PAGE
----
Conventional wisdom says that the best time to kill a big deer — one big enough to qualify for the Texas Big Game Awards program, the Pope & Young Club, or the Boone & Crockett Club — is during the rutting frenzy of November.

Conventional wisdom says that the best time to kill a big deer — one big enough to qualify for the Texas Big Game Awards program, the Pope & Young Club, or the Boone & Crockett Club — is during the rutting frenzy of November.


Those cool days when trees are ablaze with fall color and the woodlots are alive with testosterone crazed bucks chasing does.


But what happens if you find yourself with a buck tag still burning a hole in your back pocket as Christmas Day approaches?


Simple — you get out of your easy chair and go hunting.


Because believe it or not, the deer hunting in December — especially a month like the current version when ice and cold cover the land — can be unbelievably good.


Especially if you follow these four cardinal rules for end of the year success.


The first rule is to hunt the passage of strong cold fronts. Especially on the day or two leading up to the frontal passage as the barometer is falling, clouds are gathering, and wildlife are noticing that a storm is brewing.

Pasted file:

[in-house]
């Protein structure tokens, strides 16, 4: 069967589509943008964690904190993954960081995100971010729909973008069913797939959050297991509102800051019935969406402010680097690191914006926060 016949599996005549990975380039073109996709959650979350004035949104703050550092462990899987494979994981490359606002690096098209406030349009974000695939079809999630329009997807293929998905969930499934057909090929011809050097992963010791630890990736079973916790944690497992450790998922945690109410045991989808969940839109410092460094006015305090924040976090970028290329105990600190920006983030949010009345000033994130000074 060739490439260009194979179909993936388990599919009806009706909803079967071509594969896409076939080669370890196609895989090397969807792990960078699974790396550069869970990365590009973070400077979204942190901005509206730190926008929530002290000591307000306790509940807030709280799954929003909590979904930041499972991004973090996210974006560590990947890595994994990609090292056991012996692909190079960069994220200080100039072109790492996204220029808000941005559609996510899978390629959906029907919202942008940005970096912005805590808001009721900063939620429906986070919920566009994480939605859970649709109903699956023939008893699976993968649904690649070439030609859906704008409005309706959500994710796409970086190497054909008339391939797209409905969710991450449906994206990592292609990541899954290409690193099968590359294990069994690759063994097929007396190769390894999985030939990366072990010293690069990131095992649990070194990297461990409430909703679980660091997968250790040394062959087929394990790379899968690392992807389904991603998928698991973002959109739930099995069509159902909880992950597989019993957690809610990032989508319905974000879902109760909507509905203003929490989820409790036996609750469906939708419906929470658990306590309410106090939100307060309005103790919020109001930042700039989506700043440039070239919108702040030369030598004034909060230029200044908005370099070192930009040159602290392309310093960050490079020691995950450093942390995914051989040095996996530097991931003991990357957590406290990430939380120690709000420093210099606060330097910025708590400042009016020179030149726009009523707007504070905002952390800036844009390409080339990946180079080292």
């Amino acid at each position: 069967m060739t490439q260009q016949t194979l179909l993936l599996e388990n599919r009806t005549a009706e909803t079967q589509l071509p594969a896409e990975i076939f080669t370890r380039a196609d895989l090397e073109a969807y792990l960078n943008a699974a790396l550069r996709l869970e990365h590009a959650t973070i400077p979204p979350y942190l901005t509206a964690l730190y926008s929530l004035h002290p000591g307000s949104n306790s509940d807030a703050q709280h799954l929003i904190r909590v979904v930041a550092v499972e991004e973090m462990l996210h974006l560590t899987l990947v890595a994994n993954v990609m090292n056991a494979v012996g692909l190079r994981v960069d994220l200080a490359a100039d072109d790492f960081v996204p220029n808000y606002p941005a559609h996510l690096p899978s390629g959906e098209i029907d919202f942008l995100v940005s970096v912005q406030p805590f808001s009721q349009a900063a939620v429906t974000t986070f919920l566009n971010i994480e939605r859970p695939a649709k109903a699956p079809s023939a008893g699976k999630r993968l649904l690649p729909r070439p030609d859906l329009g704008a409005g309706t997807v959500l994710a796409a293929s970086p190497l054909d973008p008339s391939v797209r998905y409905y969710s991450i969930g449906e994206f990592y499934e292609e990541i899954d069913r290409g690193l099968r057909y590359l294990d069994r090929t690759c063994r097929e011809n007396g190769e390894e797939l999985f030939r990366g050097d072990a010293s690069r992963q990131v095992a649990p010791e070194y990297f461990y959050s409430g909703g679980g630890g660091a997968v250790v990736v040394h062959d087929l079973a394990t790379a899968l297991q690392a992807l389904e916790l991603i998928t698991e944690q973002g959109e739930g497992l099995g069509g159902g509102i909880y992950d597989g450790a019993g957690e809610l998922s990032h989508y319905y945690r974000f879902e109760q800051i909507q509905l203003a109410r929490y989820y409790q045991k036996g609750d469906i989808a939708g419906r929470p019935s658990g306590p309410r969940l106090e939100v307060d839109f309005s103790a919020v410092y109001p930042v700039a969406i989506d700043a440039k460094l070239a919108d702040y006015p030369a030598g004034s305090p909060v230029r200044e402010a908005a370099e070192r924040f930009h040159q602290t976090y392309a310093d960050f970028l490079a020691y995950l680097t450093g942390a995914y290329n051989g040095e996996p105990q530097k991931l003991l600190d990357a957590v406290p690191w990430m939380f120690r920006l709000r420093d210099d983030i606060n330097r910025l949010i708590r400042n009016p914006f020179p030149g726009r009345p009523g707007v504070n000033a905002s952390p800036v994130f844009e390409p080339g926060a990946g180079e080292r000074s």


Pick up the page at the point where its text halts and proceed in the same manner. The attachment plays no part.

Like humans do with their pre-winter storm milk and bread runs that wipe out the shelves at the local grocery store, wildlife do something similar as they get up, feed heavily and pile on the calories to prepare for the coming blast of Old Man Winter.


That’s what local bowhunter Tarif Alkhatib did a few weeks ago when he arrowed a gnarly horned, multi-tined non-typical buck here in Grayson County as the first Arctic blast of the season moved in.


Bundled up in his Under Armour hunting gear as the late November front ushered in temperatures in the lower 30s with a bit of light freezing precipitation, Alkhatib downed the buck as it moved quickly by his stand.


One good shot from his Mathews bow and the local bowhunter was soon on the ground shaking from both excitement and the cold as he tagged his second non-typical wallhanger in the last three seasons.